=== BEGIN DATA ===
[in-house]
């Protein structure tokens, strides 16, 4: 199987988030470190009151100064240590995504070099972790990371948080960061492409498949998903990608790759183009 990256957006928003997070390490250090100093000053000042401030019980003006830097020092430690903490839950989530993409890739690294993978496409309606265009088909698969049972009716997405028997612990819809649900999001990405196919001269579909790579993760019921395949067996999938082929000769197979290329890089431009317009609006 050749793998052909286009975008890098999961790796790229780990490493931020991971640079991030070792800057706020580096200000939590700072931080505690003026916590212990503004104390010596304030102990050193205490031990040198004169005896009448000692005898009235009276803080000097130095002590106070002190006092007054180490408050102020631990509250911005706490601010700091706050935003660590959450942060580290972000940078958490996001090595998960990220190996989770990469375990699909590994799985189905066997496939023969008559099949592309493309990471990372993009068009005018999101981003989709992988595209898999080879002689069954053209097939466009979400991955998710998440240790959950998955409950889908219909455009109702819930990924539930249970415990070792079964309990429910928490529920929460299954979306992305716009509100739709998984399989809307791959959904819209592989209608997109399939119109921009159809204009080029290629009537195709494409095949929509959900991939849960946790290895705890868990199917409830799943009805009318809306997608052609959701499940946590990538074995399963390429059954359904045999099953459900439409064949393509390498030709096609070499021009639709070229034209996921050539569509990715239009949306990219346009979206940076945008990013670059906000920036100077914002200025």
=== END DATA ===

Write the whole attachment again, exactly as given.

[in-house]
């Protein structure tokens, strides 16, 4: 199987988030470190009151100064240590995504070099972790990371948080960061492409498949998903990608790759183009 990256957006928003997070390490250090100093000053000042401030019980003006830097020092430690903490839950989530993409890739690294993978496409309606265009088909698969049972009716997405028997612990819809649900999001990405196919001269579909790579993760019921395949067996999938082929000769197979290329890089431009317009609006 050749793998052909286009975008890098999961790796790229780990490493931020991971640079991030070792800057706020580096200000939590700072931080505690003026916590212990503004104390010596304030102990050193205490031990040198004169005896009448000692005898009235009276803080000097130095002590106070002190006092007054180490408050102020631990509250911005706490601010700091706050935003660590959450942060580290972000940078958490996001090595998960990220190996989770990469375990699909590994799985189905066997496939023969008559099949592309493309990471990372993009068009005018999101981003989709992988595209898999080879002689069954053209097939466009979400991955998710998440240790959950998955409950889908219909455009109702819930990924539930249970415990070792079964309990429910928490529920929460299954979306992305716009509100739709998984399989809307791959959904819209592989209608997109399939119109921009159809204009080029290629009537195709494409095949929509959900991939849960946790290895705890868990199917409830799943009805009318809306997608052609959701499940946590990538074995399963390429059954359904045999099953459900439409064949393509390498030709096609070499021009639709070229034209996921050539569509990715239009949306990219346009979206940076945008990013670059906000920036100077914002200025």